WASHINGTON — Details of President Bush’s June 9 meeting with Pope Benedict XVI trickled out, but the White House took the step of inviting journalists to participate in a telephone conference call with two administration officials June 15.

The meeting left a lasting impression, the officials said.

“President Bush was deeply moved by the experience,” said Judith Ansley, special assistant to the president.

While the first part of the visit was televised, the Pope and the president met behind closed doors for 35 minutes.

“The president has kept much of what he and Pope Benedict discussed privately private,” Ansley added.

But no matter how private, such a meeting is “profound and historic, both professionally and personally,” said Raymond Flynn, former U.S. ambassador to the Holy See.

“When the most important political leader meets with the most important moral leader, the meeting is always significant, even if we don’t know what transpired privately,” Flynn said.

Recalling the meeting between President Bill Clinton and Pope John Paul II, Flynn said that Clinton often referred to his conversations with John Paul in other meetings. Flynn said that meeting gave Clinton a better understanding of world situations “as well as the moral perspective of the Holy Father.”

Bush met John Paul three times during his first term as president, but the June 9 encounter was the first between Bush and Benedict.

Flynn said that the meeting was “an extraordinary moment in history” when two of the most important people in the world have an opportunity to help make strides toward achieving stability and peace in the world.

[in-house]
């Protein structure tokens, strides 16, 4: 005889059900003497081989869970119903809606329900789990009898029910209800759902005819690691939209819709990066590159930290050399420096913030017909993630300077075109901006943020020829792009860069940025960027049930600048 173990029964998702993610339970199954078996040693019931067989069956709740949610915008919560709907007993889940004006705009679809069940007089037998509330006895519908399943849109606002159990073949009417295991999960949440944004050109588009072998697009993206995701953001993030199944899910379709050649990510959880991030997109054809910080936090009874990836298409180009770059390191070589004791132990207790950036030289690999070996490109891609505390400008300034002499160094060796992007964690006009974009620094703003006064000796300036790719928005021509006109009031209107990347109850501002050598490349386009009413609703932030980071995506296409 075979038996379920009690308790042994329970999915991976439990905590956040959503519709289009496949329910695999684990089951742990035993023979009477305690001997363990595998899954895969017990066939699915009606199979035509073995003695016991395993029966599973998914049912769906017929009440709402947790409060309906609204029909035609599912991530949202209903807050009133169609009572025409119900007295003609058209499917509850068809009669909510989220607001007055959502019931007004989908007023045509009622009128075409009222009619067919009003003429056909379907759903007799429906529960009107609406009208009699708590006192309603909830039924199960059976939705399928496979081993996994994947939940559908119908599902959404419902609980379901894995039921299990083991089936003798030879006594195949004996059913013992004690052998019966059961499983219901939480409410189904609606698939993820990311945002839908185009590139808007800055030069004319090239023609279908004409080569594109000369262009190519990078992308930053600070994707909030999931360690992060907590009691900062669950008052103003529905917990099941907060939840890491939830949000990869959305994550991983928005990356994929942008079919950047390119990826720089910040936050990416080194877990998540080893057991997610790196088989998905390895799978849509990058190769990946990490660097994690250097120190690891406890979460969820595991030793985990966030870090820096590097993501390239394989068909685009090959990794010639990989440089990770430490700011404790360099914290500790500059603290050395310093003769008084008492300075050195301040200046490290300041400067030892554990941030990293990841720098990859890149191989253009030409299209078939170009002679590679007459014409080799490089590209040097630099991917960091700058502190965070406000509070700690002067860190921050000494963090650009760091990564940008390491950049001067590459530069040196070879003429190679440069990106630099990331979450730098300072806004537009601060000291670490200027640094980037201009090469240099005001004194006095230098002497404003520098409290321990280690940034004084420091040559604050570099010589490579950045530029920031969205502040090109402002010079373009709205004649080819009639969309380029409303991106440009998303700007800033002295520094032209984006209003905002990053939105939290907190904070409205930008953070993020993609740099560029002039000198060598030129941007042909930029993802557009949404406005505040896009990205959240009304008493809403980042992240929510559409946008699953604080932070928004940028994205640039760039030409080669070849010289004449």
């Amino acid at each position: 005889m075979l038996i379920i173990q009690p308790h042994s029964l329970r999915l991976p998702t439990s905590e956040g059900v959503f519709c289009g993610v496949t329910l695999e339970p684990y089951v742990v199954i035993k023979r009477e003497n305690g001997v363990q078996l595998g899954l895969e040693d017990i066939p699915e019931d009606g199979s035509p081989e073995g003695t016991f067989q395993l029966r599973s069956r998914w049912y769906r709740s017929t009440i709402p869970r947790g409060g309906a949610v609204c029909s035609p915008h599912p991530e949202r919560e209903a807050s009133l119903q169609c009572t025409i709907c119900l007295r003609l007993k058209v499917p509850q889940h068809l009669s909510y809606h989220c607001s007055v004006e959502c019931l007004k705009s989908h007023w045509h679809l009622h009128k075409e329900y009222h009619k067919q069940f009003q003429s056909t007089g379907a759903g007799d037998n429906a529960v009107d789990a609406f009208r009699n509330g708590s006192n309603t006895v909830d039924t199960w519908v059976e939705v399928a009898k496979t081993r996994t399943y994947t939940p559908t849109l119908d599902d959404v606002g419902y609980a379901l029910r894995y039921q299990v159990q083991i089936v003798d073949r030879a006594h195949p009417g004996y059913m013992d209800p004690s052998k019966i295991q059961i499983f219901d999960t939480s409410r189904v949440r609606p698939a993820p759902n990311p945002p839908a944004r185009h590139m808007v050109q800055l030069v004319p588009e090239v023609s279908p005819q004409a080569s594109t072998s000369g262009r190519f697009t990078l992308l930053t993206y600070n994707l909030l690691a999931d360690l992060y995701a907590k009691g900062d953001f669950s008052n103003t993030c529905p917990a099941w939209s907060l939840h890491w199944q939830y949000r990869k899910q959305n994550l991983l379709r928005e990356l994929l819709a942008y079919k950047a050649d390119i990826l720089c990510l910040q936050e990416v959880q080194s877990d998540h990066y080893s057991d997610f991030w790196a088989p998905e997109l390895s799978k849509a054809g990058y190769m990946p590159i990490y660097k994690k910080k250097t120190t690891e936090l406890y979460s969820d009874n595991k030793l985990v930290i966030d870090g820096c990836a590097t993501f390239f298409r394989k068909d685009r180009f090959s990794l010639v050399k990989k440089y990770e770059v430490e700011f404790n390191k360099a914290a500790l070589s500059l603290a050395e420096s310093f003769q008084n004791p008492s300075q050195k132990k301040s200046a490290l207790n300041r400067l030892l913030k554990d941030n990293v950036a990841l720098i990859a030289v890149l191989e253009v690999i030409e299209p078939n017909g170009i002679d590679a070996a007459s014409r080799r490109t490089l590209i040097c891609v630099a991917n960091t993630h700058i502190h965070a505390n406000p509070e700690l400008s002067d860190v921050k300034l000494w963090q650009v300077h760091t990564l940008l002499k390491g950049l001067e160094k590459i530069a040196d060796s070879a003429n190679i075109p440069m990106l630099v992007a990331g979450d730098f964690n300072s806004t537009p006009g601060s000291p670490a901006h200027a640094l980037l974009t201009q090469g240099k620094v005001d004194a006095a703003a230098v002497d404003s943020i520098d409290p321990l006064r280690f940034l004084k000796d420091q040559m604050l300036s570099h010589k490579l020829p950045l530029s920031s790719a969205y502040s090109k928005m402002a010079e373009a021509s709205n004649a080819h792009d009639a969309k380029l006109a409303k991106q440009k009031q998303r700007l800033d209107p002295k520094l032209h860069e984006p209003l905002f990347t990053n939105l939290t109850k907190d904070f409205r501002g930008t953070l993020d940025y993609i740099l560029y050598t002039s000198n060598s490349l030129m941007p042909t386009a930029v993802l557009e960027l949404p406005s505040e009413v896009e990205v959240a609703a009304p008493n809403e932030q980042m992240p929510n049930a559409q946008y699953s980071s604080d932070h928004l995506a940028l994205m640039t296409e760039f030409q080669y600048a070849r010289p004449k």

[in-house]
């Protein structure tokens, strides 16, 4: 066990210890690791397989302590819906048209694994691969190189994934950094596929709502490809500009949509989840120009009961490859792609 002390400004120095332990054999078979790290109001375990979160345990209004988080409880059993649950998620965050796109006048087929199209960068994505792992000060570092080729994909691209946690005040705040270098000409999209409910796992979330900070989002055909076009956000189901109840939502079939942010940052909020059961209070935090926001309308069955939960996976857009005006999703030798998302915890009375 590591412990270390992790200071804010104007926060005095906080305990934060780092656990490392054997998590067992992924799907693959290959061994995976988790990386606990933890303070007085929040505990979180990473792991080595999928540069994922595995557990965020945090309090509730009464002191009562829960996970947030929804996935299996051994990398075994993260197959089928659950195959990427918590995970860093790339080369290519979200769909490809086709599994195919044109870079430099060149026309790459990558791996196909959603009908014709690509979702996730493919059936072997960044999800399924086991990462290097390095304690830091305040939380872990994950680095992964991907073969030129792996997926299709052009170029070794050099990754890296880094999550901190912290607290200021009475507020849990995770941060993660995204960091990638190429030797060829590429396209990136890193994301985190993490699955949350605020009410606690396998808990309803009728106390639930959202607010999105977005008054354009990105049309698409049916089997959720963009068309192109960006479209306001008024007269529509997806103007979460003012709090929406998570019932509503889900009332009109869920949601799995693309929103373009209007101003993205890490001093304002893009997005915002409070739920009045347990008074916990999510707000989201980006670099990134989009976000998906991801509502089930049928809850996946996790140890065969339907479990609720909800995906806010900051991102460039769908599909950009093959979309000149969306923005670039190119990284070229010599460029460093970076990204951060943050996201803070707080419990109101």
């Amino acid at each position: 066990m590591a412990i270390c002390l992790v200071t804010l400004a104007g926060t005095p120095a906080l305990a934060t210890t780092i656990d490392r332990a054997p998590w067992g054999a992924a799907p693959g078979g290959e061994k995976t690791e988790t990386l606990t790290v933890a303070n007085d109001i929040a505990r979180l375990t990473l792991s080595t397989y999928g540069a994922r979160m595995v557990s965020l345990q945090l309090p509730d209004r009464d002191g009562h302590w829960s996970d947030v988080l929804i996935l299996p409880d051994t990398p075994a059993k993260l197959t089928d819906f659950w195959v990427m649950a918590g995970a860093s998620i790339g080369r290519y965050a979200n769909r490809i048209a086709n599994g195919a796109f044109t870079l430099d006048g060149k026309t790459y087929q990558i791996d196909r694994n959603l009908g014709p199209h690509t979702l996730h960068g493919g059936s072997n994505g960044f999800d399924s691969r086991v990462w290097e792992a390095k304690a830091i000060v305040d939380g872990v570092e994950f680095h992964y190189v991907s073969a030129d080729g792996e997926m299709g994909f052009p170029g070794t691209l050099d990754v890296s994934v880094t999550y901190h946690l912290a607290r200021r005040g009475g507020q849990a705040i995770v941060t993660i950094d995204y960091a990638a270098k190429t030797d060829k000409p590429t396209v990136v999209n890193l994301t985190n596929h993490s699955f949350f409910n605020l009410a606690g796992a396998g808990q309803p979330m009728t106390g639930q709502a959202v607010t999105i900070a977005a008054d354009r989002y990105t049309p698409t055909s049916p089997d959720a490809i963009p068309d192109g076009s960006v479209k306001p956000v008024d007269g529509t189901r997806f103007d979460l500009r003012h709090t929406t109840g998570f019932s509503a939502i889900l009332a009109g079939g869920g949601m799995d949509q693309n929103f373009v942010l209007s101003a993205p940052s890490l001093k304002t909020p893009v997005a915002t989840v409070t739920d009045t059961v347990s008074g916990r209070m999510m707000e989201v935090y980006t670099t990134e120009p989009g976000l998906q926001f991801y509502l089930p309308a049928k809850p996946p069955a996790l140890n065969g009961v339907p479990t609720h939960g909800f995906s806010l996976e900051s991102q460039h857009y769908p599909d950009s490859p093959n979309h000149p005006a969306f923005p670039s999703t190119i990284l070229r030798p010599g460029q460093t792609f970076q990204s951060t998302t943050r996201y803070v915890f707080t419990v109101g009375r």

“The Catholic Church has an important role to play in resolving disputes in many parts of the world,” Flynn said. “It can only benefit the world and our country if there is more of a partnership working out some of the current disputes.”

During the televised portion of the Vatican meeting, Bush highlighted the successes of the Group of 8 Summit in Heiligendamm, Germany, where the leaders of the world’s most powerful nations agreed to cooperate in efforts to fight AIDS, Malaria and world hunger.

Ansley said the Pope appeared to be pleased that world leaders were making strides to alleviate poverty-related disease.

White House officials said world leaders at the G8 meeting agreed to match the U.S. contribution of $30 billion to fight disease and to educate children of developing nations with another $30 billion over five years.

Moreover, Patrick Marcham, who works on humanitarian assistance and disaster relief at the National Security Council, said leaders agreed to meeting specific goals to eliminate disease and hunger in afflicted countries.

In addition to addressing the poverty and disease in the world’s developing nations, they also discussed the crisis in Darfur, immigration reform, the defense and promotion of life, marriage and the family and sustainable development.

Major areas of concern for Pope Benedict also included the “worrying situation in Iraq and critical conditions being experienced by Christian communities” especially in the Middle East.

Bush assured the Holy Father that coalition forces were trying to protect Christian communities as well as face concerns about the growing number of Iraqi refugees, Ansley said.

A Vatican statement said that Pope Benedict expressed his hope for a “regional and negotiated” solution to conflicts and crises in the Middle East.

After leaving the Vatican, Bush met with leaders of the Sant’Egidio Community, a Catholic lay organization that works to assist AIDS victims in Africa. White House spokesman Gordon Johndroe said that Bush was “deeply impressed” by the community’s efforts and wanted both to acknowledge them and to learn from them.

Irene Lagan

filed this report from Rome.